FIG. 5 is a sectional side view taken along the line 5—5 in FIG. 3. Referring to FIGS. 4 and 5, a central axial passageway 92 extends coaxially into the cylindrical hub 31 from a side of the housing part 12 opposite from the housing part 13. The passageway 92 extends to a location near the housing part 13, but does not open through the side of the housing part 12 which faces the housing part 13.
Each of the radially-extending ribs 41–48 has extending therethrough a respective radial opening 101–108. The openings 101–108 each communicate at their radially inner end with the passageway 92, and each open through the a radially outer end of a respective one of the projections 61–68. A portion of each opening 101–108 which is within the associated projection 61–68 is of slightly greater diameter than the rest of that opening, and is internally threaded. A not-illustrated, threaded stud may be provided in the outer end of each of the openings 101–108, for example as shown at 112. However, the stud 112 is optional. The stud 112 is not present in the disclosed embodiment, and is therefore shown only in broken lines in FIG. 4.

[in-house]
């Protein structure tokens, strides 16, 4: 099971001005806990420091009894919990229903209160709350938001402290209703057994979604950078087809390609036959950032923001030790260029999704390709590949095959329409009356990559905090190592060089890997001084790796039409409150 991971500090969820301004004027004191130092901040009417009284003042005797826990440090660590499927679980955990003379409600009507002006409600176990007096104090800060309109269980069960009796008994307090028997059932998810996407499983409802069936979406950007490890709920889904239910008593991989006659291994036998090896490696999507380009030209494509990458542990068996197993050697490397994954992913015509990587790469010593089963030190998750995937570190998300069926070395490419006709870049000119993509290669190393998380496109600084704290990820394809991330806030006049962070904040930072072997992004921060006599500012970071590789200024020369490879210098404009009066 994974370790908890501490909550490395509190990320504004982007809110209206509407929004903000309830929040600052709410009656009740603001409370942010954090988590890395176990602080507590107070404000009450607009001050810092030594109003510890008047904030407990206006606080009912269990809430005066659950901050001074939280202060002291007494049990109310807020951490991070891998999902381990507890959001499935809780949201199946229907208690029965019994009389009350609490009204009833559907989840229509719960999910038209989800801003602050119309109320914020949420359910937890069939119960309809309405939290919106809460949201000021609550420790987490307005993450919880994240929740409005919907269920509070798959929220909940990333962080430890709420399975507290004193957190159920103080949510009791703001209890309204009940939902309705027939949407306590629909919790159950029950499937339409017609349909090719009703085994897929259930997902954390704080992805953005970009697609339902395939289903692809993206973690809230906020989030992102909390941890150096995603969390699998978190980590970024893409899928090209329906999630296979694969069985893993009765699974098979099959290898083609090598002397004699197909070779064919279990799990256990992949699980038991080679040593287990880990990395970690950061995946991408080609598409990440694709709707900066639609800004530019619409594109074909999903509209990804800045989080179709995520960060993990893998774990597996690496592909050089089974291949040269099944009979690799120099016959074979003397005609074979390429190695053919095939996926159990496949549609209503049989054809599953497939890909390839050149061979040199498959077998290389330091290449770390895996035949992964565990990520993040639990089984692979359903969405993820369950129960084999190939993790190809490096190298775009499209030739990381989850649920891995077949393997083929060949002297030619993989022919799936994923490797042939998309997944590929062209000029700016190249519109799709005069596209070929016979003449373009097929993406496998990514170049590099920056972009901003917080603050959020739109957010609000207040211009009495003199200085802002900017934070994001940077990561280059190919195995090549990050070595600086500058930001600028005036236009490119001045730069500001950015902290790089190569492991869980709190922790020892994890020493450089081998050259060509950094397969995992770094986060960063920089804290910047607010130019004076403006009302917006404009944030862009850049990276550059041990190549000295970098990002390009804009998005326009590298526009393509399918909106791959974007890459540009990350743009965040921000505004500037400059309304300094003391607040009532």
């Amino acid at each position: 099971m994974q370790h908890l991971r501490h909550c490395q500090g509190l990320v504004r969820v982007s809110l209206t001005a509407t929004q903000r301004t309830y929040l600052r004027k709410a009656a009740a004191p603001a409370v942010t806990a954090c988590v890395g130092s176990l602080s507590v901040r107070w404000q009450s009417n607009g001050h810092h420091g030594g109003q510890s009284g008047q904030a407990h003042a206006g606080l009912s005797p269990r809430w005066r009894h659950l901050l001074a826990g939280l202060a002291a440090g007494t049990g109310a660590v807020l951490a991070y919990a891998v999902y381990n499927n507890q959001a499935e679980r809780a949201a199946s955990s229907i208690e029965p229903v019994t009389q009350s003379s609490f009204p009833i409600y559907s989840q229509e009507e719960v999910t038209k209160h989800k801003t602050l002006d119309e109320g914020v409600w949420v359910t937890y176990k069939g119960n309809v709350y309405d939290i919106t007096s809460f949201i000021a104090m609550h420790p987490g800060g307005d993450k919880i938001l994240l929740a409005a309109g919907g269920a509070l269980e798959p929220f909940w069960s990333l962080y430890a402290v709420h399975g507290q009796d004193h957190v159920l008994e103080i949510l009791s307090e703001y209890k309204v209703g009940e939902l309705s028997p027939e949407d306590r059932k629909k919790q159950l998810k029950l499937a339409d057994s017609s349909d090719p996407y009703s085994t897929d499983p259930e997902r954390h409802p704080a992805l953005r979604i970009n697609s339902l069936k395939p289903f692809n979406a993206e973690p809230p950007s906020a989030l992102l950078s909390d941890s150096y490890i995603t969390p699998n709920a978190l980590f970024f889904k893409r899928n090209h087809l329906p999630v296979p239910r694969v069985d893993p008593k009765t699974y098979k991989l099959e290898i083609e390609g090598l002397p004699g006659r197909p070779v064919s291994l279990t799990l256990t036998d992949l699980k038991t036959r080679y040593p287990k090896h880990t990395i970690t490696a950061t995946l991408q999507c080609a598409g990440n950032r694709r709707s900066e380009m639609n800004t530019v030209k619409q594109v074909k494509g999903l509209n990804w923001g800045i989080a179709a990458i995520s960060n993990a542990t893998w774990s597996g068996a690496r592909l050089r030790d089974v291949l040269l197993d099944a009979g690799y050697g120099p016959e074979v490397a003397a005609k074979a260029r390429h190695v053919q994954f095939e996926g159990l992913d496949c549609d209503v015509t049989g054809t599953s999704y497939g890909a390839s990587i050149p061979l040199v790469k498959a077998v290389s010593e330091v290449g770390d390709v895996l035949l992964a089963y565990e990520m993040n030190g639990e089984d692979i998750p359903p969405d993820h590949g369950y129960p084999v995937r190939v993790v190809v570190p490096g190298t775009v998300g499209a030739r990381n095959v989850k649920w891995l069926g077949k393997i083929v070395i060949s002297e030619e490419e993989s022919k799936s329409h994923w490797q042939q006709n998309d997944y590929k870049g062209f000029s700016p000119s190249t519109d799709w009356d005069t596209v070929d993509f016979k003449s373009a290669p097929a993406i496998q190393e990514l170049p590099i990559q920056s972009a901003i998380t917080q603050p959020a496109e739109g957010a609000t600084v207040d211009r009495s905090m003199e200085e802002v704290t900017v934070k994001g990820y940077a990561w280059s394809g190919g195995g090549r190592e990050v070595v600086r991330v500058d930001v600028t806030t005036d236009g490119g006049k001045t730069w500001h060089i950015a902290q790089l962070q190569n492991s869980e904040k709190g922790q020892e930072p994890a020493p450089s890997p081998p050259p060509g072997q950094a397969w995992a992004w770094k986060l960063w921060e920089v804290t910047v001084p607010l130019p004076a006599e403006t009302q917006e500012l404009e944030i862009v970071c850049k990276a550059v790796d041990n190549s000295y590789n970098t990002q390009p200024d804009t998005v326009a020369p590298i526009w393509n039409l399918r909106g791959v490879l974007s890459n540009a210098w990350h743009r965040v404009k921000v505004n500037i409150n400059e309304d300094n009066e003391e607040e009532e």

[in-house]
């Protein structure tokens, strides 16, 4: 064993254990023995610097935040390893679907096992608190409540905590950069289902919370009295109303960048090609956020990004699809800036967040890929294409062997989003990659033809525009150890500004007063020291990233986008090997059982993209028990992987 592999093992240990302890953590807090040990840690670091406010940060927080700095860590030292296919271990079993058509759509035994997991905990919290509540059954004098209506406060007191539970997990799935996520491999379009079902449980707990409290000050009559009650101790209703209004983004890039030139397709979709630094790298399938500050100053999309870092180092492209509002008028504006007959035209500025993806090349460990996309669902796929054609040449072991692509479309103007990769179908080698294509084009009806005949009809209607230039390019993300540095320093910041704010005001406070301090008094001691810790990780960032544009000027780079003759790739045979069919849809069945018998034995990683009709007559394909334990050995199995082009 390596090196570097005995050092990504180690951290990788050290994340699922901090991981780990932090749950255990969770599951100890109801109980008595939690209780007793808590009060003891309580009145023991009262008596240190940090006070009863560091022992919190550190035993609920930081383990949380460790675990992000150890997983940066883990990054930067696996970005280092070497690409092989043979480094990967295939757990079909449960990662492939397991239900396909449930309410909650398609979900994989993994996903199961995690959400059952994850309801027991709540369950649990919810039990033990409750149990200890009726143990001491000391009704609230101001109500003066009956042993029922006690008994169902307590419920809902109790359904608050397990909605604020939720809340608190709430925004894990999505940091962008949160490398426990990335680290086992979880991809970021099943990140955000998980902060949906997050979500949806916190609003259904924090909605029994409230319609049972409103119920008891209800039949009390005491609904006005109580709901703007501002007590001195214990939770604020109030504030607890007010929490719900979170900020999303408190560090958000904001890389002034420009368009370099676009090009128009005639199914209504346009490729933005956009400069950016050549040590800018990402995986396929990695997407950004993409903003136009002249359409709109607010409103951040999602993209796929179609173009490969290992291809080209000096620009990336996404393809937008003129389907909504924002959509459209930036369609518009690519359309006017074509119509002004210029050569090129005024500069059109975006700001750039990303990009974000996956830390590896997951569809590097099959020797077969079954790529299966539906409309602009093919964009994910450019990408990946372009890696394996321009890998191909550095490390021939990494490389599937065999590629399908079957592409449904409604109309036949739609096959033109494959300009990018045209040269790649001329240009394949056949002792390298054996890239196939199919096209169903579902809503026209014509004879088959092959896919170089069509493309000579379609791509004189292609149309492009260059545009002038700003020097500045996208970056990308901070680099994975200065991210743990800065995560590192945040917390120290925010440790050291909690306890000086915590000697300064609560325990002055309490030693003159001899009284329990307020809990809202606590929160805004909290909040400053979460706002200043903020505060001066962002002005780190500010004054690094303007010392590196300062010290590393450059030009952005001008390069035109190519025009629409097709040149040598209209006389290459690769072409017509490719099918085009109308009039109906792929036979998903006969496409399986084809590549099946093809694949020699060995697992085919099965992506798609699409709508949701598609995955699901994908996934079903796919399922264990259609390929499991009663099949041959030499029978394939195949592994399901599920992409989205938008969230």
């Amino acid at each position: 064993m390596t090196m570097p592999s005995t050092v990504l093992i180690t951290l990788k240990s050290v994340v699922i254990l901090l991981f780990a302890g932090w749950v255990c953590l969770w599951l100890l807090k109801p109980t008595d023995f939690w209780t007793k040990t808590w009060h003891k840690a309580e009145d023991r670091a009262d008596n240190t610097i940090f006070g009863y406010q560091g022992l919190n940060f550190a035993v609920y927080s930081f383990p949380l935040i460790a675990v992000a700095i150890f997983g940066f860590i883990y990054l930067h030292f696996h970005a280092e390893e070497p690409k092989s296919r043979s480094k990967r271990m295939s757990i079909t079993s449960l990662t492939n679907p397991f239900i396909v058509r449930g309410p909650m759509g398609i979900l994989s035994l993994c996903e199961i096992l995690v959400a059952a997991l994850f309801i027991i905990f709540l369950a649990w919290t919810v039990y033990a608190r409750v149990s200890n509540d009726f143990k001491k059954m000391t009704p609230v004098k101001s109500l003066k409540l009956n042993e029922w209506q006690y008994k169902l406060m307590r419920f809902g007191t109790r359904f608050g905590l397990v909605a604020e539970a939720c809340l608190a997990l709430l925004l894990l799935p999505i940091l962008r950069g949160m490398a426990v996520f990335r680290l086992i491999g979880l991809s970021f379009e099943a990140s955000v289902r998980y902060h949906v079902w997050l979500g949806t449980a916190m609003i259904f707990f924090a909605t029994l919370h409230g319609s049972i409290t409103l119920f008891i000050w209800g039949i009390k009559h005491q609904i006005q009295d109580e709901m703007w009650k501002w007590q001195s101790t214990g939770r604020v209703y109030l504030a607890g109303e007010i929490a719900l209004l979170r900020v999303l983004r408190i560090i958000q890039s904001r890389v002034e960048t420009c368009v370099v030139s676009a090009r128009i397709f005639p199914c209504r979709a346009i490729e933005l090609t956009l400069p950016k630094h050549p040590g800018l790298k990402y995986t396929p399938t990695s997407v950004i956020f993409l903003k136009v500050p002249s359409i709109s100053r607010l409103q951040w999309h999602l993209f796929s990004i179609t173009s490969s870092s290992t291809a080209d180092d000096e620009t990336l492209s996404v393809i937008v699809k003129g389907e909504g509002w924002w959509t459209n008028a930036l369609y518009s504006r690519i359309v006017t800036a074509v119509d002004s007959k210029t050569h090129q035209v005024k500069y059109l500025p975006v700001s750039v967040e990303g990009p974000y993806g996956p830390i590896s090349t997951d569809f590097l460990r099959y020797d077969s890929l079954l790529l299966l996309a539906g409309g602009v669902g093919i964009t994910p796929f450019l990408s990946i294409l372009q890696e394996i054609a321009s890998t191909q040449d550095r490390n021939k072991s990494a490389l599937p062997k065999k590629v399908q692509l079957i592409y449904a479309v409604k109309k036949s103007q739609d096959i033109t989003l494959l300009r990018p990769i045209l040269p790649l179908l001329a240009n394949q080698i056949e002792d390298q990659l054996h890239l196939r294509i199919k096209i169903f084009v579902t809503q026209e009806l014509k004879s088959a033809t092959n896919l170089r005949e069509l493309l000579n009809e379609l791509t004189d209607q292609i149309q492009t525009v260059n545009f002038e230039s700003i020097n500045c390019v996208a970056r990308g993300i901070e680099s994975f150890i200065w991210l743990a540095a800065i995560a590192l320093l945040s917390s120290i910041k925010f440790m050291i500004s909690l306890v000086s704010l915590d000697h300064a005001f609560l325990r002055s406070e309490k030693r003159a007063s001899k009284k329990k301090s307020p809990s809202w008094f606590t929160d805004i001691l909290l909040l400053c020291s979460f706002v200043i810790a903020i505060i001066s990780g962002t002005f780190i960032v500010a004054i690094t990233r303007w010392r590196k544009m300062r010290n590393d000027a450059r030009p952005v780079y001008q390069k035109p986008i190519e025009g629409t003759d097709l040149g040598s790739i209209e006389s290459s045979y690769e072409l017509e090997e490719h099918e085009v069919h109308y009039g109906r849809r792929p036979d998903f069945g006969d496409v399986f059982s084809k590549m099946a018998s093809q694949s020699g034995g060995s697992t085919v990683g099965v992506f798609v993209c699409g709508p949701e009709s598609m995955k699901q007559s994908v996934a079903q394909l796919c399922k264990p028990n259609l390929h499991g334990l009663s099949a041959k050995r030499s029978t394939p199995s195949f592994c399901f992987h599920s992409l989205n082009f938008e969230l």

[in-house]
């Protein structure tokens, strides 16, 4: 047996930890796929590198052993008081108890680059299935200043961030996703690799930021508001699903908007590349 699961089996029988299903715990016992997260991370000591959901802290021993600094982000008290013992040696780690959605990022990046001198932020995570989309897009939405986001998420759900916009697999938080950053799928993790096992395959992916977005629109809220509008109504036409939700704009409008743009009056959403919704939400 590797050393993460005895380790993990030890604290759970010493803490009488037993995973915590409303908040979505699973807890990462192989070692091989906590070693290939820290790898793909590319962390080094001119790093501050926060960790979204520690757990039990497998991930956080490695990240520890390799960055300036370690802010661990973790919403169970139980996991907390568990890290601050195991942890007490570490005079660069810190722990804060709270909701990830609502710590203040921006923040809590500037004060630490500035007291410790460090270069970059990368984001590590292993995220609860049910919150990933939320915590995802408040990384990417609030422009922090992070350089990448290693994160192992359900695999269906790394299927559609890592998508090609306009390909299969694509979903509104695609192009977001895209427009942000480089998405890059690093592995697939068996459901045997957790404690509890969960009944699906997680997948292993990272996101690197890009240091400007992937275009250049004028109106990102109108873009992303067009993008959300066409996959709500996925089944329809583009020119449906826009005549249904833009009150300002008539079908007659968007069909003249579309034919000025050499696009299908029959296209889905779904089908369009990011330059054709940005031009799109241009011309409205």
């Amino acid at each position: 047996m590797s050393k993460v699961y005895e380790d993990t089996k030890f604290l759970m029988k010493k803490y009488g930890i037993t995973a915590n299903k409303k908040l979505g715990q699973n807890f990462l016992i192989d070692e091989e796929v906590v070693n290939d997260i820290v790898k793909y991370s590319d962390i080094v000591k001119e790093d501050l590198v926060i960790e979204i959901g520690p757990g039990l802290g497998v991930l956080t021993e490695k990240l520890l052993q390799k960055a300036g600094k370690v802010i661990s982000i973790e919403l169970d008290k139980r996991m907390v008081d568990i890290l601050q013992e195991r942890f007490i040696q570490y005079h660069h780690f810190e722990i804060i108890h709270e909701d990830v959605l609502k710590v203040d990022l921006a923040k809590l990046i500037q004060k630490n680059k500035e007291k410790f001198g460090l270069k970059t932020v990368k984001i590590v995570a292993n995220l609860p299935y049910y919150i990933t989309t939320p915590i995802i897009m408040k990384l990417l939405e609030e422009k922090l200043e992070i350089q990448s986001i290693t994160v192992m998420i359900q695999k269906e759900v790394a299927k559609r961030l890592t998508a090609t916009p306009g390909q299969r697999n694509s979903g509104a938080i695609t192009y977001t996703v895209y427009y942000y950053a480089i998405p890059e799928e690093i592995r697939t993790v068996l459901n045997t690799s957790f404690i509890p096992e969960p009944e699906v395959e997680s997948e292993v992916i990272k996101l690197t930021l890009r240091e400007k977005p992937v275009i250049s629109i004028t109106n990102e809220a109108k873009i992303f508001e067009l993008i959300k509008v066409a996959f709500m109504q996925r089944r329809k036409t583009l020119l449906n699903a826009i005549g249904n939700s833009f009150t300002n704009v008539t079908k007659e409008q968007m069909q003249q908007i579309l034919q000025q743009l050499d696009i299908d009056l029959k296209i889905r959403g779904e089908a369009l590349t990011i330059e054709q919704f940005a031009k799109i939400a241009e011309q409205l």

With reference to FIGS. 2 and 4, three openings 116–118 each extend centrally through a respective one of the bosses 72–74, and also through the rim portion 32. The openings 116–118 each open through a respective one of the surfaces 76–78 provided at the outer ends of the bosses 72–74. Further, the openings 116–118 each open into a respective one of the recesses 23, 25 and 27, at a radially outer end of the recess. As best seen in FIG. 2, four threaded holes 121–124 are circumferentially distributed around each of the openings 116–118. The threaded holes 121–124 are blind holes, which do not communicate with the interior of the housing part 12. As best seen in FIG. 2, each of the protrusions 81–82 has a respective fill opening 127–128 extending radially therethrough, each of the fill openings 127–128 communicating at its radially inner end with the recess 21 in the housing part, and opening at its radially outer end through a surface on the radially outer end of the associated protrusion 81 or 82. The fill openings 127 and 128 are threaded, so that they may each be sealed by an appropriate bolt or stud, which is not illustrated. Alternatively, they may each be sealed by a press-in plug of a type known to those skilled in the art.